Because of this, well-executed conversions like the one here make sense. The car started life as a 1995 Porsche 993 Turbo S and it retains all the original drivetrain components. For some reason, the car makes 359 horsepower, which indicates that the fake 959 is powered by the 964 Turbo 3.6 unit.
Back in 2017, the car was said to be located in Spain. At the time, the 959 replica costs $335,000. Although much cheaper than a real 959, it still doesn’t justify butchering a perfectly good 993 Turbo S, even if the execution was top-notch.
Porsche 959 to 959 Convertible Conversion
We already mentioned that the Porsche 959 was built in 337 copies only, including the 37 prototype cars. One of the lucky guys that managed to get his hands on one was Jürgen Lässig – a German Porsche racing driver. Sadly, there was an accident in 1998, involving that same 959 and an Audi 80, resulting in damage of the side and roof of the German supercar.
Luckily, the car was not written off. Auto Becker bought the wreck, repaired it, and in the process, removed the hardtop altogether, replacing it with a soft convertible top. At some point, a US car collector took interest in the car, after it was displayed at the Frankfurt Auto Show.
The conversion itself involved the usage of lightweight materials, which is why the 959 Convertible can still hit 62 mph (100 km/h) in 3.9 seconds on its way to 197 mph (317 km/h),
with the appropriate structural enhancements no doubt.. One of the car’s unusual features is the interchangeable windshield. You can swap the regular one for a speedster-type. Auto Becker also took care of the original hardtop, which is being kept in a wooden box.
Despite plenty of work going into restoring and converting the 959, the powertrain was left unchanged. The one-off Porsche 959 Convertible is still equipped with the original 2.9-liter twin-turbo flat-six, which makes 444 horsepower.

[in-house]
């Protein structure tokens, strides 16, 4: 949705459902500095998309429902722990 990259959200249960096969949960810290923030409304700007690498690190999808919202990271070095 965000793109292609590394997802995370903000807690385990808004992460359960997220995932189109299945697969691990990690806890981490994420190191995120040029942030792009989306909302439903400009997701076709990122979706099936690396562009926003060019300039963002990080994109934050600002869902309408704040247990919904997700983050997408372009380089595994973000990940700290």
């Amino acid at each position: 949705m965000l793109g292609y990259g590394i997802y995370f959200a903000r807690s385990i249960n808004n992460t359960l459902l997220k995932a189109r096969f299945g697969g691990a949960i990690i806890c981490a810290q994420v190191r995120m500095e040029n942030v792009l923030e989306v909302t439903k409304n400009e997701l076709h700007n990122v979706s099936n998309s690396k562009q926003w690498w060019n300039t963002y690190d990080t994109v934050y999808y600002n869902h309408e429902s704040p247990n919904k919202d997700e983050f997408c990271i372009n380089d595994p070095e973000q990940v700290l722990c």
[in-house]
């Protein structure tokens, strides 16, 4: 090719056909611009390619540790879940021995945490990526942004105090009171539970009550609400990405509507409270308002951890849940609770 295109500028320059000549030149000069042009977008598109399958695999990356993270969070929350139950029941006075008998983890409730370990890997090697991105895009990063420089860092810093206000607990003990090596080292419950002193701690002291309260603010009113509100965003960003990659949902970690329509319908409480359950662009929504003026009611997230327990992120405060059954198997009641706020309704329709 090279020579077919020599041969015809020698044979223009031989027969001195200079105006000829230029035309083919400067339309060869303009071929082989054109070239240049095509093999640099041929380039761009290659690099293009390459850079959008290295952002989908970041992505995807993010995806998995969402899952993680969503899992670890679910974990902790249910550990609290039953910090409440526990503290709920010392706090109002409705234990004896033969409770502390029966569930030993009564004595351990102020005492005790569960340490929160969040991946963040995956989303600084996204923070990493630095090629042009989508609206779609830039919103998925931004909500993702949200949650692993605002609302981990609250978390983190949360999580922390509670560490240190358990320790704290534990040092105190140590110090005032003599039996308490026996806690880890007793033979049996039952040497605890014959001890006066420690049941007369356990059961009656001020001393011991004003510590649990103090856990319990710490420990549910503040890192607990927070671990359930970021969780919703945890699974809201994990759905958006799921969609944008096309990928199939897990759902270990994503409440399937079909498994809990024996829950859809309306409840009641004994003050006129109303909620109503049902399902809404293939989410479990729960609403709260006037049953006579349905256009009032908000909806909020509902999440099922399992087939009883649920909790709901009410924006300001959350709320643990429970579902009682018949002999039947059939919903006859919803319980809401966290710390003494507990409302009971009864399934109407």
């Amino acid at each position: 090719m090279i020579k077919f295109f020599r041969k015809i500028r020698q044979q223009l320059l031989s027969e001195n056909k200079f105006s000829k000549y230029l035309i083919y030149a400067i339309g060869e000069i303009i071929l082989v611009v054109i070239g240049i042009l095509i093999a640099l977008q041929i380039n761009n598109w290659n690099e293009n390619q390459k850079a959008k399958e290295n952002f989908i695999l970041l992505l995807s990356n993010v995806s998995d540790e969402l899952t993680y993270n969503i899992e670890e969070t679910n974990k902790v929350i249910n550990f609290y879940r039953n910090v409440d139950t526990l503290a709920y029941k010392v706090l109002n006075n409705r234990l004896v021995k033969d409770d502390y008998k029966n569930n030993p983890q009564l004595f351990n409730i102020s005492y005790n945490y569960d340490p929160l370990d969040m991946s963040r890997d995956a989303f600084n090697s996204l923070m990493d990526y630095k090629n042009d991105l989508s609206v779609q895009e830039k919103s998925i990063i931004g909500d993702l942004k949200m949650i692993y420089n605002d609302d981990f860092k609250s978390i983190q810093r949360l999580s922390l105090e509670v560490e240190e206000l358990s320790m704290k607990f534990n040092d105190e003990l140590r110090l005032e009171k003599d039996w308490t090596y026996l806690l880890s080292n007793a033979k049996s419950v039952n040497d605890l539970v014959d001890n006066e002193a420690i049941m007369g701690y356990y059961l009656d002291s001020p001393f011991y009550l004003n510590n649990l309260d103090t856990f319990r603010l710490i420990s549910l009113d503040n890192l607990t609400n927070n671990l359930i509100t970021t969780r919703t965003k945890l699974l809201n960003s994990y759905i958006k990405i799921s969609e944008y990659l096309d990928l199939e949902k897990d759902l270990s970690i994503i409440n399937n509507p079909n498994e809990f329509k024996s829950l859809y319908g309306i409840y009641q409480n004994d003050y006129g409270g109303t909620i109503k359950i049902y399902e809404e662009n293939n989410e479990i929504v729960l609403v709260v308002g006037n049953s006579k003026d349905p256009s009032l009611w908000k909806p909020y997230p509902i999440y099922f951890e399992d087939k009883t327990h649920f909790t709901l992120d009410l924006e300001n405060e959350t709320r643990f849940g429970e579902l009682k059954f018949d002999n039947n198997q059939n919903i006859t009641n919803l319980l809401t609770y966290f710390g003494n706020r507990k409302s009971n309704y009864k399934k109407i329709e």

Porsche 987 Boxster to 911 GT3 RS (991) Conversion
From every angle, this looks like a 991-generation Porsche 911 GT3 RS. What you probably don’t know is that there is a 2005 Porsche 987 Boxster hiding under there. Although impersonating a supercar is frowned upon by many, you cannot neglect the amount of work and level of execution of this ambitious project. The conversion was done by Facebook user Paul Lucas, who revealed the car through a post in the Facebook group “Modified Porsches”.
Except for the doors, nothing remained from the 987’s original body, as most of it has been replaced by handmade components. The conversion doesn’t finish with the exterior, however. Paul also touched the interior, where the upper part of the dashboard has been replaced with one from a 997. The steering wheel also comes from a 997.
The GT3 RS replica also features a DIY nose lift kit and BC coil-overs. The DIY specialist also installed bigger brakes, which hide behind 20-inch alloy wheels.
The creator of this beautiful conversion shared that he is interested more in the aesthetics rather than the performance aspect of the car.
The car still has the original 2.7-liter flat-six with 240 horsepower, which still provides adequate performance.
As far as conversions go, this has to be one of the most well-executed ones out there. What’s even more impressive is that all that work was executed, not by a specialized company, but in-house by someone with a passion for DIY and the desire to create something unique.